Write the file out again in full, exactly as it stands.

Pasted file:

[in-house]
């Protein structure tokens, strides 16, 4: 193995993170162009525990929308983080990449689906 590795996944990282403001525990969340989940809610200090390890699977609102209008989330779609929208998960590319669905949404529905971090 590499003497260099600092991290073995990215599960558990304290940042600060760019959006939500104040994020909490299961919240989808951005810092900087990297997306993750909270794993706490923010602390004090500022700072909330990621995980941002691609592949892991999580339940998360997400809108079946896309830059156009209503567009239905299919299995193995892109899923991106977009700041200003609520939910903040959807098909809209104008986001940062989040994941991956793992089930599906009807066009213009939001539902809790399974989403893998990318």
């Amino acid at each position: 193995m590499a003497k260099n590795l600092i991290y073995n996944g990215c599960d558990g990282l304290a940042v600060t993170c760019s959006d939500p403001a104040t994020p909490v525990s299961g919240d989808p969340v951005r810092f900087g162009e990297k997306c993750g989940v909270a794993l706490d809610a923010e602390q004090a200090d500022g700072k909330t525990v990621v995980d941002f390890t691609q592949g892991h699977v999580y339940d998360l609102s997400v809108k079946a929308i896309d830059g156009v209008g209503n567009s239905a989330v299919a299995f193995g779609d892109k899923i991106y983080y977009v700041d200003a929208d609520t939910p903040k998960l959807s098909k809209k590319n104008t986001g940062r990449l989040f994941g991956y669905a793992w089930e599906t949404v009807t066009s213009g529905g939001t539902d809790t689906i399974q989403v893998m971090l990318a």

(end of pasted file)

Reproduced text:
[in-house]
């Protein structure tokens, strides 16, 4: 193995993170162009525990929308983080990449689906 590795996944990282403001525990969340989940809610200090390890699977609102209008989330779609929208998960590319669905949404529905971090 590499003497260099600092991290073995990215599960558990304290940042600060760019959006939500104040994020909490299961919240989808951005810092900087990297997306993750909270794993706490923010602390004090500022700072909330990621995980941002691609592949892991999580339940998360997400809108079946896309830059156009209503567009239905299919299995193995892109899923991106977009700041200003609520939910903040959807098909809209104008986001940062989040994941991956793992089930599906009807066009213009939001539902809790399974989403893998990318």
């Amino acid at each position: 193995m590499a003497k260099n590795l600092i991290y073995n996944g990215c599960d558990g990282l304290a940042v600060t993170c760019s959006d939500p403001a104040t994020p909490v525990s299961g919240d989808p969340v951005r810092f900087g162009e990297k997306c993750g989940v909270a794993l706490d809610a923010e602390q004090a200090d500022g700072k909330t525990v990621v995980d941002f390890t691609q592949g892991h699977v999580y339940d998360l609102s997400v809108k079946a929308i896309d830059g156009v209008g209503n567009s239905a989330v299919a299995f193995g779609d892109k899923i991106y983080y977009v700041d200003a929208d609520t939910p903040k998960l959807s098909k809209k590319n104008t986001g940062r990449l989040f994941g991956y669905a793992w089930e599906t949404v009807t066009s213009g529905g939001t539902d809790t689906i399974q989403v893998m971090l990318a």